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Legislature Clarifies Permissible Scope of Energy Improvement Projects

Section 1274a of the Revised School Code authorizes schools to undertake energy improvement projects and finance them through a variety of meth­ods. Under Public Act 23 of 2017, the Michigan Legislature previously amended Section 1274a to allow school energy improvement projects to include “operational improvements” in addition to traditional energy conservation measures, such as lighting retrofits or HVAC upgrades. Because that amendment did not define “operational improvements,” there had been some uncertainty about the permissible scope of ener­gy im­provement projects. The recently enacted Public Act 135 of 2018, effective May 10, 2018, provides clarification but also prompts additional questions.

“Operational improvements” now expressly include “installing equipment or providing services that result in decreased, eliminated, or avoided operating or maintenance costs.” Accordingly, a school en­ergy project may encompass non-energy conserva­tion related improvements, such as installing artificial turf in place of grass.

Also included within the meaning of “operational improvements” is “adding square footage to existing school buildings.” While providing flexibility for schools, this addition blurs the line between energy improvement projects and conventional school con­struction, which are subject to different legal requirements. For example, unlike conventional con­struction, energy improvement projects under Section 1274a permit a “design-build” project delivery method where the designer is also the contractor.

Section 1274a also allows financiers to claim a security interest in energy and operational improve­ments. With the newly added definition of “operational improvements,” it is unclear how a secu­rity interest in a project that adds square footage can be reconciled with general principles prohibiting a school from granting a security interest in its land and buildings (i.e., a mortgage). It is also unclear whether added square footage must be related to an energy or operational improvement.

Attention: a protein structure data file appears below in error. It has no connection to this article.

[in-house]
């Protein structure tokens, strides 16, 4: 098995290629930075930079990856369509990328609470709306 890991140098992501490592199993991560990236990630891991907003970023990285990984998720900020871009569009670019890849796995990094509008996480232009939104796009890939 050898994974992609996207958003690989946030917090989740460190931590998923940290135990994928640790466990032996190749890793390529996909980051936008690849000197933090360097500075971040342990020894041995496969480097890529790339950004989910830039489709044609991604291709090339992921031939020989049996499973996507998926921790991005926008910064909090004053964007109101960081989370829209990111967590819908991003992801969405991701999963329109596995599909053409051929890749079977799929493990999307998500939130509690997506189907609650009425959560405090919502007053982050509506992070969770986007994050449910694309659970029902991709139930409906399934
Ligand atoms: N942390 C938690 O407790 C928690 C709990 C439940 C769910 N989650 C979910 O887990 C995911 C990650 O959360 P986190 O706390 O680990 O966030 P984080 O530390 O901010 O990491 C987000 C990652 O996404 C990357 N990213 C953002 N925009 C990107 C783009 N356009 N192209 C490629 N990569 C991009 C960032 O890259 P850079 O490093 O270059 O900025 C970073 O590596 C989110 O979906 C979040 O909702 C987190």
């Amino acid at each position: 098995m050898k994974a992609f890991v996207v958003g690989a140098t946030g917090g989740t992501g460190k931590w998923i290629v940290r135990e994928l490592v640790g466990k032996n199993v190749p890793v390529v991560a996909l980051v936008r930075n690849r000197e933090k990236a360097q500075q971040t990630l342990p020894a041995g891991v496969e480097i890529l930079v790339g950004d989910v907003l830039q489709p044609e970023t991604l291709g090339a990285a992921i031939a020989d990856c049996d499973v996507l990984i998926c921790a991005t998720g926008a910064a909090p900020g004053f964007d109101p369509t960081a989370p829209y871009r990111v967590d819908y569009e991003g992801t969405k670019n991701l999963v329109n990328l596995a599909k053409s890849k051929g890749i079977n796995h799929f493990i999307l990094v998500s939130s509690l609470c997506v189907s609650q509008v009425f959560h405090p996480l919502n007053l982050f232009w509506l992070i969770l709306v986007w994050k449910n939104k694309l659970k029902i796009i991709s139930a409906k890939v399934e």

Additionally, Section 1274a now allows an energy performance contract to include a financial guarantee in which a school would pay only the cost of improve­ments if operational savings are sufficient to cover those costs. Theoretically, that would benefit schools. Energy performance contractors, however, are unlikely to defer payment until a project’s operational costs are realized several years after the project’s completion. Moreover, a typical energy performance guarantee contract stipulates the amount of opera­tional savings. In other words, by signing the contract, the parties agree to operational savings in a stated dollar amount without any actual measurement. That practice could render the financial guarantee meaningless.

While the permissible scope of an energy improvement project has expanded, the recent amendments to Section 1274a have created some confusion. If your school is considering an energy im­provement project, we recommend contacting a Thrun Law Firm transactional attorney to assist you.

Philip G. Clark                           (517) 374-8849

Fredric G. Heidemann              (517) 374-4535

Kirk C. Herald                           (517) 374-8819

Christopher J. Iamarino            (517) 374-8862

Piotr M. Matusiak                     (517) 374-8824

Ryan J. Nicholson                    (517) 374-8863

Kari K. Shay                             (248) 533-0739

Gordon W. VanWieren              (517) 374-8843